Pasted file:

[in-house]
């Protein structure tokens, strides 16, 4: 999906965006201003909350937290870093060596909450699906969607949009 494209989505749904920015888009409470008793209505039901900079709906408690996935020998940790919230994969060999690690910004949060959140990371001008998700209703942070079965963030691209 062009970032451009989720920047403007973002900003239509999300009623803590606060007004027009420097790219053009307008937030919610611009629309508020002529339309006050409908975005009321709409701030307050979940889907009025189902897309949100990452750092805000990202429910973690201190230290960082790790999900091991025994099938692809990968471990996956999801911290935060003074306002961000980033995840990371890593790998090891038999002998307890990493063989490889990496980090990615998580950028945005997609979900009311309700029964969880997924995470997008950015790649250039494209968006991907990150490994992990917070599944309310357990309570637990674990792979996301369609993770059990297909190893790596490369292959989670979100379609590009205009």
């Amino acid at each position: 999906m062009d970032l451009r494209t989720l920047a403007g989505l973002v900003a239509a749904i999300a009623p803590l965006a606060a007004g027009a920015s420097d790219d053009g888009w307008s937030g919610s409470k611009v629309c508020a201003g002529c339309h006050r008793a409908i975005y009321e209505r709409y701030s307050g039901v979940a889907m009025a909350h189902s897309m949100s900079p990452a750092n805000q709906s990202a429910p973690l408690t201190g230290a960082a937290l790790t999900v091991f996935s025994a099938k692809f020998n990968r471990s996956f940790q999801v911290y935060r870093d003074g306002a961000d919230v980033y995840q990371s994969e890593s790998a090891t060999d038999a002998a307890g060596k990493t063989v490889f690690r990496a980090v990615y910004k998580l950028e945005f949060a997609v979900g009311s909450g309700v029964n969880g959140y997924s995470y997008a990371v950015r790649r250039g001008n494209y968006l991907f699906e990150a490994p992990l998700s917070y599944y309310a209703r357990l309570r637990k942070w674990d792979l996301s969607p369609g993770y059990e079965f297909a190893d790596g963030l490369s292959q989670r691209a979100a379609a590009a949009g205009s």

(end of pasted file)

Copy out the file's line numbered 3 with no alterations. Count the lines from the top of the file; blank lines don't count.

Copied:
């Amino acid at each position: 999906m062009d970032l451009r494209t989720l920047a403007g989505l973002v900003a239509a749904i999300a009623p803590l965006a606060a007004g027009a920015s420097d790219d053009g888009w307008s937030g919610s409470k611009v629309c508020a201003g002529c339309h006050r008793a409908i975005y009321e209505r709409y701030s307050g039901v979940a889907m009025a909350h189902s897309m949100s900079p990452a750092n805000q709906s990202a429910p973690l408690t201190g230290a960082a937290l790790t999900v091991f996935s025994a099938k692809f020998n990968r471990s996956f940790q999801v911290y935060r870093d003074g306002a961000d919230v980033y995840q990371s994969e890593s790998a090891t060999d038999a002998a307890g060596k990493t063989v490889f690690r990496a980090v990615y910004k998580l950028e945005f949060a997609v979900g009311s909450g309700v029964n969880g959140y997924s995470y997008a990371v950015r790649r250039g001008n494209y968006l991907f699906e990150a490994p992990l998700s917070y599944y309310a209703r357990l309570r637990k942070w674990d792979l996301s969607p369609g993770y059990e079965f297909a190893d790596g963030l490369s292959q989670r691209a979100a379609a590009a949009g205009s």